1541 Fries Ptolemaic Antique Map of the Caucasus - Georgia, Armenia, Azerbaijan

Cartographer : Claude Ptolemy

  • TitleTabula Tertia Asiae complectitur Colchidem, Iberiam, Alberiam & Armeniam maiorem
  • Date : 1541
  • Condition: (A+) Fine Condition
  • Ref:  92814
  • Size: 20 1/2in x 15in (520mm x 380mm)

This beautifully hand coloured original antique Ptolemaic map of the Caucasus or Caucas region of central Asia - straddling the Black & Caspian Seas - was published by Laurent Fries in the 1541 Vienna edition of Ptolemy's Geographia.

Fries is responsible for publishing three editions of Geographia, with approx. 50 maps, in 1522, 1535 & 1541 after Waldseemullers translation of PtolemysGeographia first published in 1513.
This map is in superb condition, the paper is a fresh as the day it was publsihed

Caucasus - located on the peripheries of Turkey, Iran & Russia the region has been an arena for political, military, religious, and cultural rivalries and expansionism for centuries. Ancient kingdoms of the region included Armenia, Albania, Colchis & Iberia among others. 

By the time of this fourth printing, both Fries and the original printer, Johann Grüninger had died, and the wood-blocks had found their way into the ownership of Melchior and Gaspar Trechsel. 
For this edition, the brothers employed Michael Servetus (burned at the stake for Heresy in 1553 due to derogatory comments in this atlas re: Palestine) to re-edit the text written by Wilibald Pirckheimer for the 1525, edition.  As a result, the text is completely reset when compared with other editions. 

The geographical area of each of the maps is unchanged from the previous editions.  There are variations, however, outside the borders.  Titles, where present, are printed from type set within separate woodcut banners fixed to the upper border of the block. 
The atlas was not re-printed, perhaps in face of competition from Sebastian Munster's edition of 1540, which achieved wide popularity, with its enlarged and improved section of modern maps including, for the first time, a set of maps of the four known continents.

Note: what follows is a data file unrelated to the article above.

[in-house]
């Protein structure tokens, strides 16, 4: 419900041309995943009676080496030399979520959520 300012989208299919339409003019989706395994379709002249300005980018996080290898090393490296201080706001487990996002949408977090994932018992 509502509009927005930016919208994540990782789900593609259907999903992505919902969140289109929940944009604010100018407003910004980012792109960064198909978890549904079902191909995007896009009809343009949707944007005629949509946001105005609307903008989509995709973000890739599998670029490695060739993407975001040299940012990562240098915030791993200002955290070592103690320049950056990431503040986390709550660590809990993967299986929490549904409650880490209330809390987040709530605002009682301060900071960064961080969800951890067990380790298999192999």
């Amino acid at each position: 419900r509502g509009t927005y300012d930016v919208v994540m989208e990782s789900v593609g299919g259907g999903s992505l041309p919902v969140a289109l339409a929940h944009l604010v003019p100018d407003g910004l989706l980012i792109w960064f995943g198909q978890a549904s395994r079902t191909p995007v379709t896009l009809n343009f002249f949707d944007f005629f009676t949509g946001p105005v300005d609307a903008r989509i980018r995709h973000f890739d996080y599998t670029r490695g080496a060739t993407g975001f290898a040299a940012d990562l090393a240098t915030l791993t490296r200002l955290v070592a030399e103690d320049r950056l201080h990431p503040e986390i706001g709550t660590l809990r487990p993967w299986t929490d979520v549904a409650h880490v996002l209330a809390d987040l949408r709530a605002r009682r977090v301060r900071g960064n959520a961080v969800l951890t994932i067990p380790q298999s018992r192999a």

Claude Ptolemy - a Greek mathematician, astronomer and geographer, living in Alexandria, assembled and codified his predecessors' cartographic theories including those of Strabo & Marinus of Tyre (c. AD 120) to whom he was especially indebted. In about AD 150 he published his Geographia, a work in 8 volumes, supposedly illustrated with a world map, 26 regional maps and a profusion of smaller maps. Although the text of the Geographiasurvived, no maps older than about the twelfth century have come down to us and, in consequence, we have no means of knowing whether the 'Ptolemy' maps on which we set so much store were, in fact, drawn by him or were the interpretations of later map makers using his text as a basis.

In Europe the initial awakening of interest in geography arose from the revival of knowledge of Ptolemy's Geographia soon after the year 1400. Greek manuscript copies made in the twelfth to fourteenth centuries were brought by scholars to Italy from Constantinople and were subsequently translated into Latin and widely studied. This work coincided with, and was much influenced by, the development of printing techniques, particularly, of course, by the invention of movable-type printing by Gutenberg about 1450, which made possible for the first time the production of printed books in quantity. Apart from this factor, other more far-reaching influences were compelling the peoples of Western Europe to look beyond the horizon they had known for so many centuries. With the conquest of Constantinople in 1453 the Turks effectively closed Europe's trade routes to the East and shut off access to traditional sources of luxuries and precious metals from Asia and, above all, denied the supply of the spices which had become so important in the lives of ordinary people. Other factors often based on long-believed myths and legends added to the urge to break out into the unknown world.
The interpretation of Ptolemy's text began mainly with the Italians Angelus, Beroaldus & Vadius in 1477 and was re-interpreted and re-issued by many over the next century by the likes Waldseemuller 1513, Gastaldi 1548, Mercator 1578 & Magini 1596. (Ref: Tooley; M&B; Dover)

General Description:
Paper thickness and quality: - Heavy and stable
Paper color: - off white
Age of map color: - Early
Colors used: - Yellow, green, red, blue.
General color appearance: - Authentic and fresh
Paper size: - 20 1/2in x 15in (520mm x 380mm)
Plate size: - 20 1/2in x 15in (520mm x 380mm)
Margins: - Min 1in (25mm)

Margins: - None
Plate area: - None
Verso: - None